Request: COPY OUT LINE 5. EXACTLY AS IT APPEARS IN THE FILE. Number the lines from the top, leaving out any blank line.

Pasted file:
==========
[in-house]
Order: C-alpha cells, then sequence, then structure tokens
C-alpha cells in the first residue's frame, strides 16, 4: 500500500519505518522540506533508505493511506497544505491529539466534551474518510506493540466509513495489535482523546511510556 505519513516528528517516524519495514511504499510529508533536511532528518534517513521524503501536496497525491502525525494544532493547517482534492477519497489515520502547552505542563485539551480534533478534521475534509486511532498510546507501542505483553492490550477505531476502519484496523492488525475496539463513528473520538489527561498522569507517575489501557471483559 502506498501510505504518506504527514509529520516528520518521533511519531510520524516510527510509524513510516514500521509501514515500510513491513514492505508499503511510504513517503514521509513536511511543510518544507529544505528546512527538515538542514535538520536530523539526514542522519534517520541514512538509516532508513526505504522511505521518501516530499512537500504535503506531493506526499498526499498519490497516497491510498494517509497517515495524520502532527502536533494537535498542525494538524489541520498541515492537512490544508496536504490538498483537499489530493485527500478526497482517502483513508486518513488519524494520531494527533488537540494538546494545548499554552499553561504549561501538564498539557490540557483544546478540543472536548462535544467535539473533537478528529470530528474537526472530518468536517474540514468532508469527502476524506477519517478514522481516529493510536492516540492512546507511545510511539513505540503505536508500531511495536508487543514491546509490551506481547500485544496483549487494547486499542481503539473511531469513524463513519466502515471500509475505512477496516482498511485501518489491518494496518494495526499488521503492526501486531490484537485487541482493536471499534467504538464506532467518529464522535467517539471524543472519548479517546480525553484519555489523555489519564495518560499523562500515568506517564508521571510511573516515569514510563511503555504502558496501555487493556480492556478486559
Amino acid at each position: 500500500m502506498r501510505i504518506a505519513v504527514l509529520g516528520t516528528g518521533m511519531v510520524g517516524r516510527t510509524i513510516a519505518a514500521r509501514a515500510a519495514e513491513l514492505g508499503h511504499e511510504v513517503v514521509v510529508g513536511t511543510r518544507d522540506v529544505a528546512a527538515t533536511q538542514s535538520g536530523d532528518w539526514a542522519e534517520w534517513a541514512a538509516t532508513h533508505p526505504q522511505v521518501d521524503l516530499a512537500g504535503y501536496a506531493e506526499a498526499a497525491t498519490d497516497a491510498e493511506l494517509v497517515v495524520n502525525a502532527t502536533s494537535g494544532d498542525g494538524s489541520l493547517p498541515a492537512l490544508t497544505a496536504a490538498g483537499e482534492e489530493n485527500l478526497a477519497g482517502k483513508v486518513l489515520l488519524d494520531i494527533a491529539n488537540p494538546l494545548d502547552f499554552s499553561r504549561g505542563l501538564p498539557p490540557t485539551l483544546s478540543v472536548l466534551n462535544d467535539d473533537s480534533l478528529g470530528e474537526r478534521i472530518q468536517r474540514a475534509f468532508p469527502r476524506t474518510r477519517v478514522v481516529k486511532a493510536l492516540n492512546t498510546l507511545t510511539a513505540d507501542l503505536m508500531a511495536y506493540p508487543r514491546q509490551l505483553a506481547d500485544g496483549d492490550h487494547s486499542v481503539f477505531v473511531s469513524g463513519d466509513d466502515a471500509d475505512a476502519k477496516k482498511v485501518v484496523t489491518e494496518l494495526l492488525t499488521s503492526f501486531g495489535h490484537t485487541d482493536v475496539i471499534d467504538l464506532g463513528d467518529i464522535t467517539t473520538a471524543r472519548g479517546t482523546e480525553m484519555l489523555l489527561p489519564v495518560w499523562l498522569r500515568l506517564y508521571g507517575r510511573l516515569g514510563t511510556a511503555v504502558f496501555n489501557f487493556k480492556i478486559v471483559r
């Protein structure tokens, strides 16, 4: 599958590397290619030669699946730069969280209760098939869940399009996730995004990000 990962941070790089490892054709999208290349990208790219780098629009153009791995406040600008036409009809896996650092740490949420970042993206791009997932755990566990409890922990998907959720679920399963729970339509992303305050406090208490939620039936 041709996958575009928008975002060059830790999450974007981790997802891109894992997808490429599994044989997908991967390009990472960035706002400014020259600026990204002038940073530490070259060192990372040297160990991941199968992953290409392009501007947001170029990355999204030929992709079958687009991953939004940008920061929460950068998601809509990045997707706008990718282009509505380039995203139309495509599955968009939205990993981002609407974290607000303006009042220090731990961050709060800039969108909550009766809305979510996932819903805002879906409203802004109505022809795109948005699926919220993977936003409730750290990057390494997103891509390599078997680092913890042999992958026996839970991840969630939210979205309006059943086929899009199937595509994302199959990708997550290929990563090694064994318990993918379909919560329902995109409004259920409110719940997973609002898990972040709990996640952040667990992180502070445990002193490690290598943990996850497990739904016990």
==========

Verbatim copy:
């Protein structure tokens, strides 16, 4: 599958590397290619030669699946730069969280209760098939869940399009996730995004990000 990962941070790089490892054709999208290349990208790219780098629009153009791995406040600008036409009809896996650092740490949420970042993206791009997932755990566990409890922990998907959720679920399963729970339509992303305050406090208490939620039936 041709996958575009928008975002060059830790999450974007981790997802891109894992997808490429599994044989997908991967390009990472960035706002400014020259600026990204002038940073530490070259060192990372040297160990991941199968992953290409392009501007947001170029990355999204030929992709079958687009991953939004940008920061929460950068998601809509990045997707706008990718282009509505380039995203139309495509599955968009939205990993981002609407974290607000303006009042220090731990961050709060800039969108909550009766809305979510996932819903805002879906409203802004109505022809795109948005699926919220993977936003409730750290990057390494997103891509390599078997680092913890042999992958026996839970991840969630939210979205309006059943086929899009199937595509994302199959990708997550290929990563090694064994318990993918379909919560329902995109409004259920409110719940997973609002898990972040709990996640952040667990992180502070445990002193490690290598943990996850497990739904016990």